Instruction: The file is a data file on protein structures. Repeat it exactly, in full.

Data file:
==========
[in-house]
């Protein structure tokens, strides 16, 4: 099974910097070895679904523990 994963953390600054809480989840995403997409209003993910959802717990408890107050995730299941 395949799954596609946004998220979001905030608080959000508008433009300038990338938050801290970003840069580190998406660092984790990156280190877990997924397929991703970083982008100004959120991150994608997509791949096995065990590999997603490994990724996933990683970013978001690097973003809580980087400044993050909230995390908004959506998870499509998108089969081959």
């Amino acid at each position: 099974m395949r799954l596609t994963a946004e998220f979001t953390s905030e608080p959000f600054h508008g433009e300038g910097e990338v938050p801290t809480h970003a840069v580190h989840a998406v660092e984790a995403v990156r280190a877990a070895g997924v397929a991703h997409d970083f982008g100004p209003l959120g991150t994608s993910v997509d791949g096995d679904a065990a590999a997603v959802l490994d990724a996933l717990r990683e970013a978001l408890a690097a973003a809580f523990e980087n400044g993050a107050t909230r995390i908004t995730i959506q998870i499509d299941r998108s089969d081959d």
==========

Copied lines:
[in-house]
């Protein structure tokens, strides 16, 4: 099974910097070895679904523990 994963953390600054809480989840995403997409209003993910959802717990408890107050995730299941 395949799954596609946004998220979001905030608080959000508008433009300038990338938050801290970003840069580190998406660092984790990156280190877990997924397929991703970083982008100004959120991150994608997509791949096995065990590999997603490994990724996933990683970013978001690097973003809580980087400044993050909230995390908004959506998870499509998108089969081959």
């Amino acid at each position: 099974m395949r799954l596609t994963a946004e998220f979001t953390s905030e608080p959000f600054h508008g433009e300038g910097e990338v938050p801290t809480h970003a840069v580190h989840a998406v660092e984790a995403v990156r280190a877990a070895g997924v397929a991703h997409d970083f982008g100004p209003l959120g991150t994608s993910v997509d791949g096995d679904a065990a590999a997603v959802l490994d990724a996933l717990r990683e970013a978001l408890a690097a973003a809580f523990e980087n400044g993050a107050t909230r995390i908004t995730i959506q998870i499509d299941r998108s089969d081959d």